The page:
I removed my dumb switch and now I'm lost. I have over the counter lights that have have the plug cut off and hard wired into reg toggle switch. Can't remember if it was single pole or 3 way. Two black wires from the lights were pigtailed to the neutral bundle. Can anyone shed light on if I neet a three way or single pole. Also why is the black (traveler I believe) pigtailed to the neutrals? I have tried combinations but nothing works. If I could at least narrow it down to single or 3way I may have a shot at it.
1A single pole switch will only have two screws plus maybe a green ground screw. A three way should have three screws plus ground. Do the light/s have any other wires? Pictures of the switch and light plus wires will help.– crip659Feb 11 at 17:21
4Please include the pictures you took before removing the dumb switch.– JACKFeb 11 at 18:28
Can you post photos of the inside of the box in question?– ThreePhaseEelFeb 11 at 18:33
1Was there another switch that also controlled the same light?– jay613Feb 11 at 19:15
Assuming you're in the US (likely, given wire colors), the plug shouldn't have been cut off...– HuesmannFeb 11 at 20:52
I see two black pairs, each twisted together, and a white pair, ditto. I would not do anything without checking, BUT:
That looks like one of the black wires is unswitched hot (being carried to another box by the black wire it's twisted with), while the other black pair would have been switched hot going to two controlled circuits (two lamp fixtures?).
If that guess is correct, what you need is a black "pigtail" wire going from always-hot to the switch's hot input terminal, and another black pigtail going from the other black pair to the switch's loan terminal. If the switch requires neutral (smart switches almost always do), a white pigtail should connect the switch's neutral terminal to the white pair. Finally, a pigtail should go from the bare ground wires to the switch's ground terminal, assuming it has one.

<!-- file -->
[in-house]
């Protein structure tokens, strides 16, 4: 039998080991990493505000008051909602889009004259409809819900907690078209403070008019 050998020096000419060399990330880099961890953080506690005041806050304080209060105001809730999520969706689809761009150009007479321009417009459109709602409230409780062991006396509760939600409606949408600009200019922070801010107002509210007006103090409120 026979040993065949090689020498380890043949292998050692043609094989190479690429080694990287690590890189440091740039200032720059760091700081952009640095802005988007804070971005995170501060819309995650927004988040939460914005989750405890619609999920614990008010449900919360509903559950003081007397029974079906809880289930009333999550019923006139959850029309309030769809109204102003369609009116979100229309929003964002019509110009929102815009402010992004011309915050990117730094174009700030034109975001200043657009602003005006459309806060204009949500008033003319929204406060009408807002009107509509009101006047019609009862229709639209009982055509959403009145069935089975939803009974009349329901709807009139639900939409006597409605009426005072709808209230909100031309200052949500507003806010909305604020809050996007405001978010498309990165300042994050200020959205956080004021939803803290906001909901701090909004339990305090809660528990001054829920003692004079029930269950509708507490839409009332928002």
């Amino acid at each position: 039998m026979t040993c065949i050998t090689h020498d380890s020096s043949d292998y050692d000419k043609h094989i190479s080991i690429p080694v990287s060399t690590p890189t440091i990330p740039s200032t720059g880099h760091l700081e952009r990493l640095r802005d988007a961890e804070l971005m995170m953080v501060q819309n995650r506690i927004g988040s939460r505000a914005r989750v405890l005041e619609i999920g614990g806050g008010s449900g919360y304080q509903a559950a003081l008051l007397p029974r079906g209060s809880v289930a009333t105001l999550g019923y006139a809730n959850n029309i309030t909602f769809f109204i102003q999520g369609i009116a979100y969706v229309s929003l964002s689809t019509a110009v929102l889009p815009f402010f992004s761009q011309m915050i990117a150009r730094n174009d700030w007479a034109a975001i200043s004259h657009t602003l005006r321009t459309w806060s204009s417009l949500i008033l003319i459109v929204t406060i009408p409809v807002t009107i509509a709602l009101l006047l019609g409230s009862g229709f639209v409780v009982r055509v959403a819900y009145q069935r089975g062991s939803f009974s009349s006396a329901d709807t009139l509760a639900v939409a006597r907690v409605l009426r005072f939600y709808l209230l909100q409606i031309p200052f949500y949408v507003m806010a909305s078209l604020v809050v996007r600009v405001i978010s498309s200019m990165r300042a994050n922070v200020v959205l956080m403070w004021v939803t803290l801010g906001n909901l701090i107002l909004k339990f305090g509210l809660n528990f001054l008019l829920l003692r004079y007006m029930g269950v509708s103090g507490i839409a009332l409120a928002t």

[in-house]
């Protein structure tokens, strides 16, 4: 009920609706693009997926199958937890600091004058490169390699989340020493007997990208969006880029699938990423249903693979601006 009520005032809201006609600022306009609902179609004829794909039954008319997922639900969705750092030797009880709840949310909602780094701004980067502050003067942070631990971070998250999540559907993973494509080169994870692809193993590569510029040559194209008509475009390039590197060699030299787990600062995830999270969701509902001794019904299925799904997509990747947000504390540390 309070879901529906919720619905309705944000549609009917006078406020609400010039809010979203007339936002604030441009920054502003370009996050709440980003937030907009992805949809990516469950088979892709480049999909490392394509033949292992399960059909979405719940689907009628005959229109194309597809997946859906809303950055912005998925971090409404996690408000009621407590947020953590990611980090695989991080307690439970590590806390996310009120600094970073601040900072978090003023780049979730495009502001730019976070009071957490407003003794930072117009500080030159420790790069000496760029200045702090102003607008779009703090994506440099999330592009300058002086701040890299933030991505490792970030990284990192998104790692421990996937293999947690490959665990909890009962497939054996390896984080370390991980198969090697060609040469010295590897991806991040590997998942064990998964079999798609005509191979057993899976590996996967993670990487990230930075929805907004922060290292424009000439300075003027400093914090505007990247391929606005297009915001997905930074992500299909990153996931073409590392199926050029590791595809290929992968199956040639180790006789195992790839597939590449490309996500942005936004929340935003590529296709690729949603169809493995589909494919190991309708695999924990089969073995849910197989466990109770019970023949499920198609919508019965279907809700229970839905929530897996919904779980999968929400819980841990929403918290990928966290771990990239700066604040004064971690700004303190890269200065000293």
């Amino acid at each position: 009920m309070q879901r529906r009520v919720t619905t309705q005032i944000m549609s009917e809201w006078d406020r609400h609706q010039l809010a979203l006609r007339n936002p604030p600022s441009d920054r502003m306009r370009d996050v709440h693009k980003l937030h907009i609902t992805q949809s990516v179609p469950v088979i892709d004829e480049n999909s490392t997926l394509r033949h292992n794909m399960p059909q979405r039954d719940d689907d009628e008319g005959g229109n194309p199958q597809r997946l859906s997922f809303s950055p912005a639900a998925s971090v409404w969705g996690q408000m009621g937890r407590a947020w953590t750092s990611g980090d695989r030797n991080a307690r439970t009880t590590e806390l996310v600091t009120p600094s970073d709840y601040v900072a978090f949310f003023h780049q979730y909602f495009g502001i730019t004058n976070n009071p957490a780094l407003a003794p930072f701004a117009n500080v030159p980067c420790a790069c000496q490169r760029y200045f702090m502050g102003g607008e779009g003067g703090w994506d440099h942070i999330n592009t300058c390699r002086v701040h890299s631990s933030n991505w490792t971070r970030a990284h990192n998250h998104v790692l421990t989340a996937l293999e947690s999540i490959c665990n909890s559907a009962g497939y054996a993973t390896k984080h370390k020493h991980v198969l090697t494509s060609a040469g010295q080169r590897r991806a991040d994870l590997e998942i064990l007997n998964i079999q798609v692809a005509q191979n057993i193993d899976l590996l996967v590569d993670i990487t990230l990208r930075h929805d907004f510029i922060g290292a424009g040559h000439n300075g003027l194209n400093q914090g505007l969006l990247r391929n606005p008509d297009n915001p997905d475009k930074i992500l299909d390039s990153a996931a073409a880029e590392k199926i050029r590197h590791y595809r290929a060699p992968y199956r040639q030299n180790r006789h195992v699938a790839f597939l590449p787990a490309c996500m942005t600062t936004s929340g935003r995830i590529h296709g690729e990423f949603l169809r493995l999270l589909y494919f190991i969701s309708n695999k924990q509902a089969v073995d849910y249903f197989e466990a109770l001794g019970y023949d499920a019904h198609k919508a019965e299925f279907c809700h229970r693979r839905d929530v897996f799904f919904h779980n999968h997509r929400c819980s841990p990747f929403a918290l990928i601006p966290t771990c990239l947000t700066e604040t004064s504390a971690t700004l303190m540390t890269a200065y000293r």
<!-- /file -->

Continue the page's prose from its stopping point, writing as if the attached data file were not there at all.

To attach the pigtails to the existing wires, lay a stripped end alongside the existing pair and put the wire nut over the three to hold them together and insulate the bare connection. Technically, twisting the wires together before applying the wire nut is supposed to be optional; I've always twisted them anyway as additional strain relief, but that can be a pain to get tight when adding a wire to an existing connection.
Note that this is probably how the switch you removed was attached, though a mechanical switch doesn't have a connection to neutral.
A photo from before you removed the old switch would help confirm this.
If I'm guessing correctly, the remaining question would be which black pair is the always-hot side vs. the switched side. A suitable meter (or a no contact voltage sensor, though I can hear "ugh" from everyone) can determine this if you make sure all the pairs are safely isolated from each other and the surroundings and turn the breaker back on long enough to do that test. Obviously turn it off again once you have that answer. I would expect the cable which enters the box from below to be the power source, but that isn't guaranteed.
Another way to check would be to open up the light fixture, find the black there, and WITH THE BREAKER STILL OFF chech for continuity between that and the black pairs. The one that is connected to the lamp is load; the other is presumably hot.
Or, better, check it both ways before connecting the switch, and do not proceed unless you have confirmed both hot and load.